The Burns and the Bees

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"The Burns and the Bees"
The Simpsons episode
Episode no. 428
Production code KABF21
Original air date December 7, 2008
Showrunner(s) Al Jean
Written by Stephanie Gillis
Directed by Mark Kirkland
Chalkboard gag Jesus is not mad His birthday is on Christmas.
Couch gag The family (in Christmas attire) sits on the couch, and the camera pulls out to reveal they are in a decoration on a Christmas tree, as Santa's Little Helper and Snowball II rest nearby.
Guest star(s) Mark Cuban
Jeff Bezos
Marv Albert

"The Burns and the Bees" is the eighth episode of the twentieth season of The Simpsons. It first aired on the Fox network in the United States on December 7, 2008. In the episode, after winning the "Austin Celtics" in a game of poker, Mr. Burns builds a new stadium in Springfield in the place where Lisa has built a bee colony. Lisa's subplot refers to the current world-wide disappearance of bees.

The episode was written by Stephanie Gillis and directed by Mark Kirkland. It marks a second use of the Christmas-themed opening, first seen in "Kill Gil, Volumes I & II". Billionaires Mark Cuban and Jeff Bezos and sportscaster Marv Albert guest star as themselves.[1] In its original airing, the episode garnered 6.19 million viewers. It received mixed reviews from television critics.

Plot[edit]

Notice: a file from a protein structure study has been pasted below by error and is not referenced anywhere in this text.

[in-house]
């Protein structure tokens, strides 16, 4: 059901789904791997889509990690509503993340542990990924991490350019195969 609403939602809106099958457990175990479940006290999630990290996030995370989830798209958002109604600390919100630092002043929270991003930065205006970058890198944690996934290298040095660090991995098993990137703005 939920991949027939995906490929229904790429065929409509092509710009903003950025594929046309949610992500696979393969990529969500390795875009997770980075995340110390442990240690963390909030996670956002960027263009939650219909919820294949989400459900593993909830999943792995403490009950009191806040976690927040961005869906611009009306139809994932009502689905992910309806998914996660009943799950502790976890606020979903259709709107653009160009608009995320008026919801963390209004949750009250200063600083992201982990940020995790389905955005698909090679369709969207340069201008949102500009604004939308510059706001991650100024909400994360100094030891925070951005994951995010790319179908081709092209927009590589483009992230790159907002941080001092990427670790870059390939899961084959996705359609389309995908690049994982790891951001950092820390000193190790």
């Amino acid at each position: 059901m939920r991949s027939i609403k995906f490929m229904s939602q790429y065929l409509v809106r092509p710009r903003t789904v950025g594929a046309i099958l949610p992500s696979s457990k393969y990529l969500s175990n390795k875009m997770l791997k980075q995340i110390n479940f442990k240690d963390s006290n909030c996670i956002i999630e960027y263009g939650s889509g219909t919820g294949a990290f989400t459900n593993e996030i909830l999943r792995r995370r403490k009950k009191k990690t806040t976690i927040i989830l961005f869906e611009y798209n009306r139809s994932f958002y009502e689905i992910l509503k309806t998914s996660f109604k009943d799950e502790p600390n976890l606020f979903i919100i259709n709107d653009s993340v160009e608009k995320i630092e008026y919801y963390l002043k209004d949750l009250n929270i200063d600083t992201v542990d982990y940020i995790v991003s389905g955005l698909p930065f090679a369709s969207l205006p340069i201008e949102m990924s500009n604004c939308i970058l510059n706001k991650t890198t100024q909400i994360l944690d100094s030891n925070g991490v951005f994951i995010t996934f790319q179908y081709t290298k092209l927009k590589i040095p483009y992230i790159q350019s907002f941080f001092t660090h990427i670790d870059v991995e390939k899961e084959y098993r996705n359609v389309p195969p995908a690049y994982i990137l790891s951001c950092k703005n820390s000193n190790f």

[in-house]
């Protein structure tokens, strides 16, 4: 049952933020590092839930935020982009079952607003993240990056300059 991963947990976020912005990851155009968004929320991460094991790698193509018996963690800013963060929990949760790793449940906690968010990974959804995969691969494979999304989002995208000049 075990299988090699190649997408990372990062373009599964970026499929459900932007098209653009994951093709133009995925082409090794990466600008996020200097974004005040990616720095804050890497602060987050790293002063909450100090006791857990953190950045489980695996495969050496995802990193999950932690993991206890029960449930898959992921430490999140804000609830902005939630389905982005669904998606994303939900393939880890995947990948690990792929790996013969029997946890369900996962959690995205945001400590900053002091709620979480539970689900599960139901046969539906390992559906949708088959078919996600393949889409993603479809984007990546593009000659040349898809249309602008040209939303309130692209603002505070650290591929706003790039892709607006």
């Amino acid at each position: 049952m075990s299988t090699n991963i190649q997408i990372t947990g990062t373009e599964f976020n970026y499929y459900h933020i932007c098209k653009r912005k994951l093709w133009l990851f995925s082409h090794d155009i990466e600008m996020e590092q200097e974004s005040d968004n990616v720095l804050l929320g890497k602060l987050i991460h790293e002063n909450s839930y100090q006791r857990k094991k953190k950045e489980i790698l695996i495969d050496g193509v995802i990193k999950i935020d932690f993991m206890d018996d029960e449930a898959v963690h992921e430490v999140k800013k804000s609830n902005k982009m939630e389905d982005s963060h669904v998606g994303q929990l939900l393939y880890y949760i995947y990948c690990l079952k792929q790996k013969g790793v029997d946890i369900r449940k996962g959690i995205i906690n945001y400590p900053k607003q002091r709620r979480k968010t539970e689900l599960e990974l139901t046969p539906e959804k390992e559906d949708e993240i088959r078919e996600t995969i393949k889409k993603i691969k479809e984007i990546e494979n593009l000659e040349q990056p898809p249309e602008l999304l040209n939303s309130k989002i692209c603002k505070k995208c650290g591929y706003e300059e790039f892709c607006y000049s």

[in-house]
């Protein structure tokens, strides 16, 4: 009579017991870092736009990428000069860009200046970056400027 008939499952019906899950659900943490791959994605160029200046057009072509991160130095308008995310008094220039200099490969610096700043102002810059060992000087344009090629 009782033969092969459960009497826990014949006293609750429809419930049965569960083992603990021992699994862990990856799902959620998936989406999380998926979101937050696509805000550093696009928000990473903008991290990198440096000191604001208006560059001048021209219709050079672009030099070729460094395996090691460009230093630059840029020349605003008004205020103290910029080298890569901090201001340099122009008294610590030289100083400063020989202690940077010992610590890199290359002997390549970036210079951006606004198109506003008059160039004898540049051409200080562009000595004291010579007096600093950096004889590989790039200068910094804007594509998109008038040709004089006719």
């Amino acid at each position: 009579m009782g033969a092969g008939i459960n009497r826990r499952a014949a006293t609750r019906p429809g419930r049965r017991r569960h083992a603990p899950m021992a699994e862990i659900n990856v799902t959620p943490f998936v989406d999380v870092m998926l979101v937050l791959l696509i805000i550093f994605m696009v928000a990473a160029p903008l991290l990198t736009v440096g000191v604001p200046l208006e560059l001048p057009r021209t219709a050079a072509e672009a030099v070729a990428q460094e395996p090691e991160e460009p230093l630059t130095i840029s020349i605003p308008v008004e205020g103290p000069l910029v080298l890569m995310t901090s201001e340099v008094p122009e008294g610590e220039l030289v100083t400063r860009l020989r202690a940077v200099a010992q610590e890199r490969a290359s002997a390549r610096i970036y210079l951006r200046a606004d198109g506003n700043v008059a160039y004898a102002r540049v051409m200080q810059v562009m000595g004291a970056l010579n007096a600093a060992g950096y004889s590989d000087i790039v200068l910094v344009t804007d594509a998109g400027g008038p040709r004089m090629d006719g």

Mr. Burns attends the annual Billionaires' Retreat, where he wins the fictional Austin Celtics pro basketball team in a poker game against the Rich Texan. After witnessing the antics of Mark Cuban at a Dallas Mavericks game, Burns tries to win over Springfield basketball fans with his own antics. Burns fails miserably, and decides to build a luxurious sports arena. Meanwhile, Jimbo, Dolph, and Kearney dare Bart to prank the second graders by hitting a beehive with his slingshot. Lisa discovers, however, the bees that should be in the hive are dead. Willy explains the bees are dying all over Springfield by loss of habitat, thus contracting a fatal disease. Lisa seeks help from Homer (who at first was unwilling to save the bees until Lisa informs him that the bees make honey and, if they died, there will be no more honey) and Professor Frink who has an uninfected queen bee sting Lisa releasing pheromones which attracts many uninfected bees, which form a bee beard. After trying to keep the bees in the Simpson home, Lisa and Marge find an abandoned greenhouse for the bees to live in. However, the site of the greenhouse is exactly where Mr. Burns plans to construct his new arena.